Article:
Obama's Thankfully 'Dictatorial' Approach to Climate Change

How the president helped solve one of political theory's biggest problems.

President Obama makes his way to board Marine One last month on the South Lawn of the White House. (National Journal)

In college classes, climate change is taught as a textbook example of where democracy fails. And there are a whole host of reasons to think America will fail on climate change: We've waited too long; the consequences aren't as tangible as in other areas of policy; we're bad at sacrificing in the short term to achieve in the long term.

President Obama, who on Monday rolled out landmark regulations for coal-fired power plants, has found a way around that age-old political problem posed by climate change and democracies, in part by acting a little bit more like a dictator. This is something he's been skewered for on the right, with Rush Limbaugh accusing the White House of focusing on global warming just because "it offers the president opportunities to be dictatorial."

Limbaugh is onto something, but he has it precisely backward: The decision to use executive authority is the means, not the ends. It also makes a lot of sense when it comes to global warming given Congress's failure to pass the Waxman-Markey energy bill in 2009, and, for decades before that, to pass any sort of comprehensive climate legislation whatsoever.

If climate change seems like a difficult problem to navigate nationally, internationally things get even more complicated. Esteemed British economist and academic Nicholas Stern elaborated on the dilemma in the Stern Review, a 700-page report released for the British government in 2006. No two countries face exactly the same situation in terms of impacts or the costs and benefits of action, he observed, and no country can effectively act alone. "International collective action to tackle the problem is required because climate ... is a global public good," he wrote, "and because cooperative action will greatly reduce the costs of both mitigation and adaption. The international collective response to the climate-change problem required is therefore unique, both in terms of its complexity and depth."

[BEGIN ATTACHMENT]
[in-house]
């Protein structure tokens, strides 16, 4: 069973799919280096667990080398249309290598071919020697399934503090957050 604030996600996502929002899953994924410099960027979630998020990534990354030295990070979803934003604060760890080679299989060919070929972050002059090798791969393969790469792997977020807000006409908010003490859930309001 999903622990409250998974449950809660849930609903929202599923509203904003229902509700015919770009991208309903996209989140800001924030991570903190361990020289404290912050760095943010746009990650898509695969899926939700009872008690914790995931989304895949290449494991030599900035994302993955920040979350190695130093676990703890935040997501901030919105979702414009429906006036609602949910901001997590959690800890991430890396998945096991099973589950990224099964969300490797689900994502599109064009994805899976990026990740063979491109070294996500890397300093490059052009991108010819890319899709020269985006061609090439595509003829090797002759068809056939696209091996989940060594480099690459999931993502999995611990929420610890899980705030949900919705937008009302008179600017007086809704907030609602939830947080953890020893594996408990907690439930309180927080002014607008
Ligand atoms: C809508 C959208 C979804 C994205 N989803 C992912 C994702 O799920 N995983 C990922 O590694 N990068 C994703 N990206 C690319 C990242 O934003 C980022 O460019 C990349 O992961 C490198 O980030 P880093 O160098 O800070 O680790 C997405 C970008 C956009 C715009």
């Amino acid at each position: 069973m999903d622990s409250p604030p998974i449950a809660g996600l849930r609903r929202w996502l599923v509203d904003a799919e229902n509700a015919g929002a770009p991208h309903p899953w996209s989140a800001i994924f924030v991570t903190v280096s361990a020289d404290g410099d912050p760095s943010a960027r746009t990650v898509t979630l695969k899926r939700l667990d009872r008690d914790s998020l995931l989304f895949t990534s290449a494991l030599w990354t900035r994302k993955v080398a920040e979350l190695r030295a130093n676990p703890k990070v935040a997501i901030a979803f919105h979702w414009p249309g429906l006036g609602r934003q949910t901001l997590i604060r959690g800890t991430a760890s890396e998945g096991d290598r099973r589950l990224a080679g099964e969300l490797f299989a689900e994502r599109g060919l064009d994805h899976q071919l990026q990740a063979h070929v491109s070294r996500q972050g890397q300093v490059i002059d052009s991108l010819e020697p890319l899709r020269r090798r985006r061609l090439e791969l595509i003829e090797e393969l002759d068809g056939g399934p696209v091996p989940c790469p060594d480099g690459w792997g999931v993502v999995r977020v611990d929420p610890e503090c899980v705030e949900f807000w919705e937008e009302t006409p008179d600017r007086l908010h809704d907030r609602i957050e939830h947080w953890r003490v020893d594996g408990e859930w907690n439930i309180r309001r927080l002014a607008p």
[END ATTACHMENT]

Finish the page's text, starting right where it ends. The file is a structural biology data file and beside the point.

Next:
Daniel Esty, the Hillhouse professor of environmental law and policy at Yale, called the dictator accusation "utterly ridiculous," noting the president's actions are authorized under the Clean Air Act, as well as sanctioned by the Supreme Court.

"The approach that the president and EPA have put forward is thoughtful, modest, and represents a commonsense approach to a challenging problem," he told National Journal. The new regulations provide ample room for state-level innovation and tailoring of action plans to local circumstances, he added, but it's by no means the best approach to addressing climate change.

The best option was already taken off the table and for reasons that have little to do with the executive branch. "Given that Congress has systematically failed to address climate change for 20 years, the president and EPA need to take action within the scope of authority they have," explained Esty, who worked for years as commissioner of Connecticut's Department of Energy and Environmental Protection. "The package they have put forward represents a good first step."

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